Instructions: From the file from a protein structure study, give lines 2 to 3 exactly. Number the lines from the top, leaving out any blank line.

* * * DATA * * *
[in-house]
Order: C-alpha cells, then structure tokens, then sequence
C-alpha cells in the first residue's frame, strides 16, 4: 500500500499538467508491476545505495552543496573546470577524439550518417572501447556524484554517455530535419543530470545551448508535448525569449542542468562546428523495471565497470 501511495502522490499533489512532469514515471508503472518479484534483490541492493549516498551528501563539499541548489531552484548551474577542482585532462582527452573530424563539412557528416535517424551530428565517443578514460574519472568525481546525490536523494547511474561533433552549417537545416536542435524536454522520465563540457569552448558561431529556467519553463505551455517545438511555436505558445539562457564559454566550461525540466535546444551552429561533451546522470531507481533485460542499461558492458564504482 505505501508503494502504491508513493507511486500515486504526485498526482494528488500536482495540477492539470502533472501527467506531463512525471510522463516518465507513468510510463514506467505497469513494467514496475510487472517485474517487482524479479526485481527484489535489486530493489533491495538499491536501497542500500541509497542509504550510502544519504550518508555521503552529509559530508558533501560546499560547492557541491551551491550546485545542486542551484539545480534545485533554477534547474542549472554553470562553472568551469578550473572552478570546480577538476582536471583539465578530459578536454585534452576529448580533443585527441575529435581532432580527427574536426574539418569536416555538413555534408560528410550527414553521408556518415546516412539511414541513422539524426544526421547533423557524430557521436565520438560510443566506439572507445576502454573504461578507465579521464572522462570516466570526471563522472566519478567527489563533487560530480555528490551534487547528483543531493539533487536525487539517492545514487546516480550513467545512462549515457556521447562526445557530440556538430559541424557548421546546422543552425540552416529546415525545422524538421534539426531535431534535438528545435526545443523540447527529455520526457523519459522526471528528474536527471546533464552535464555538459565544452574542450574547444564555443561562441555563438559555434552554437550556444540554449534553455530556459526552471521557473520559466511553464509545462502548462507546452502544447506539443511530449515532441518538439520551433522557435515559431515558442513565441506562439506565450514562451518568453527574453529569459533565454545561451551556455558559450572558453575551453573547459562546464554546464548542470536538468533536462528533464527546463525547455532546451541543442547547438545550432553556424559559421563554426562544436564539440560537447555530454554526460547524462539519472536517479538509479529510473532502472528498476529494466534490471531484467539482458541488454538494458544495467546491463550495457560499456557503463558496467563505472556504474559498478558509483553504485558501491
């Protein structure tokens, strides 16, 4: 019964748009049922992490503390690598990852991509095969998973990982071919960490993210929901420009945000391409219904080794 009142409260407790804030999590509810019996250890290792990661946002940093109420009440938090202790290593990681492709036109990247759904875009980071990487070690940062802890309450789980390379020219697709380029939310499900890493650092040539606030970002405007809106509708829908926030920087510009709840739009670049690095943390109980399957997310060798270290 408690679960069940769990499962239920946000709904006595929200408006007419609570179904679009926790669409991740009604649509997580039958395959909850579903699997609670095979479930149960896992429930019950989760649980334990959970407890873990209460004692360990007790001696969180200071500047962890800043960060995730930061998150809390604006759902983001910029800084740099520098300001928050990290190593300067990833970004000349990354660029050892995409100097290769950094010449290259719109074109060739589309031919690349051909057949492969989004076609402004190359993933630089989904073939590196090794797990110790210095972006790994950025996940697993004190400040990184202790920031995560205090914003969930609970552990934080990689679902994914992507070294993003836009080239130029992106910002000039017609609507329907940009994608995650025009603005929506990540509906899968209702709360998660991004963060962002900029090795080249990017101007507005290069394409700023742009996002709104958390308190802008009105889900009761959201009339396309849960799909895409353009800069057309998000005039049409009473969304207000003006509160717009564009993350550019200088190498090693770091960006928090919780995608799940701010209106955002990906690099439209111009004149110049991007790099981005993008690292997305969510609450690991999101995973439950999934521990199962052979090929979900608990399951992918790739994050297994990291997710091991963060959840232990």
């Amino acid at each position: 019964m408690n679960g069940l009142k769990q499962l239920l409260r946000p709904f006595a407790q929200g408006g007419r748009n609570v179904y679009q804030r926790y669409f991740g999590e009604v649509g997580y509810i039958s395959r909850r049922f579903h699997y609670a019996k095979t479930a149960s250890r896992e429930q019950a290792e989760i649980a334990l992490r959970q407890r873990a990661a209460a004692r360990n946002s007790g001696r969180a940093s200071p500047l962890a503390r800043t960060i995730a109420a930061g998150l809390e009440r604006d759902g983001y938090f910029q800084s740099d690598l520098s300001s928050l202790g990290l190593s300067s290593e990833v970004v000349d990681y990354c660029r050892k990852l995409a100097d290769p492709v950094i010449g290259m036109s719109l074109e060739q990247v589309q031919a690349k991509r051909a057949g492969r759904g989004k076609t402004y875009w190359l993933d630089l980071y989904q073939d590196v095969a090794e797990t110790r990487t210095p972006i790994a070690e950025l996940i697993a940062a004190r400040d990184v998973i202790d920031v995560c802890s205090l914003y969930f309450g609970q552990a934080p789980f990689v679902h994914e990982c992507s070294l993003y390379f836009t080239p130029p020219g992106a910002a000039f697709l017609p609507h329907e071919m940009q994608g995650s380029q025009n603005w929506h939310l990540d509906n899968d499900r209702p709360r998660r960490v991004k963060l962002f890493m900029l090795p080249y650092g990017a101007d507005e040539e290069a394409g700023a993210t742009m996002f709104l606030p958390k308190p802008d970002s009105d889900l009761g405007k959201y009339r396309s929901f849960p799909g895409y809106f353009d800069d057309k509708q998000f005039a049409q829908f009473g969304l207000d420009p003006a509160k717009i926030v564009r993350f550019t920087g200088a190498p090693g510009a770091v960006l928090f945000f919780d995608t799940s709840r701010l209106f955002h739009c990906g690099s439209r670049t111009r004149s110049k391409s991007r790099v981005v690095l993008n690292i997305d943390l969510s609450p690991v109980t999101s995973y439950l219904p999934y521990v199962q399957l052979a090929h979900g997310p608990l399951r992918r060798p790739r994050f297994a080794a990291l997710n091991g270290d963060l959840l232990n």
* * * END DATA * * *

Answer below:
Order: C-alpha cells, then structure tokens, then sequence
C-alpha cells in the first residue's frame, strides 16, 4: 500500500499538467508491476545505495552543496573546470577524439550518417572501447556524484554517455530535419543530470545551448508535448525569449542542468562546428523495471565497470 501511495502522490499533489512532469514515471508503472518479484534483490541492493549516498551528501563539499541548489531552484548551474577542482585532462582527452573530424563539412557528416535517424551530428565517443578514460574519472568525481546525490536523494547511474561533433552549417537545416536542435524536454522520465563540457569552448558561431529556467519553463505551455517545438511555436505558445539562457564559454566550461525540466535546444551552429561533451546522470531507481533485460542499461558492458564504482 505505501508503494502504491508513493507511486500515486504526485498526482494528488500536482495540477492539470502533472501527467506531463512525471510522463516518465507513468510510463514506467505497469513494467514496475510487472517485474517487482524479479526485481527484489535489486530493489533491495538499491536501497542500500541509497542509504550510502544519504550518508555521503552529509559530508558533501560546499560547492557541491551551491550546485545542486542551484539545480534545485533554477534547474542549472554553470562553472568551469578550473572552478570546480577538476582536471583539465578530459578536454585534452576529448580533443585527441575529435581532432580527427574536426574539418569536416555538413555534408560528410550527414553521408556518415546516412539511414541513422539524426544526421547533423557524430557521436565520438560510443566506439572507445576502454573504461578507465579521464572522462570516466570526471563522472566519478567527489563533487560530480555528490551534487547528483543531493539533487536525487539517492545514487546516480550513467545512462549515457556521447562526445557530440556538430559541424557548421546546422543552425540552416529546415525545422524538421534539426531535431534535438528545435526545443523540447527529455520526457523519459522526471528528474536527471546533464552535464555538459565544452574542450574547444564555443561562441555563438559555434552554437550556444540554449534553455530556459526552471521557473520559466511553464509545462502548462507546452502544447506539443511530449515532441518538439520551433522557435515559431515558442513565441506562439506565450514562451518568453527574453529569459533565454545561451551556455558559450572558453575551453573547459562546464554546464548542470536538468533536462528533464527546463525547455532546451541543442547547438545550432553556424559559421563554426562544436564539440560537447555530454554526460547524462539519472536517479538509479529510473532502472528498476529494466534490471531484467539482458541488454538494458544495467546491463550495457560499456557503463558496467563505472556504474559498478558509483553504485558501491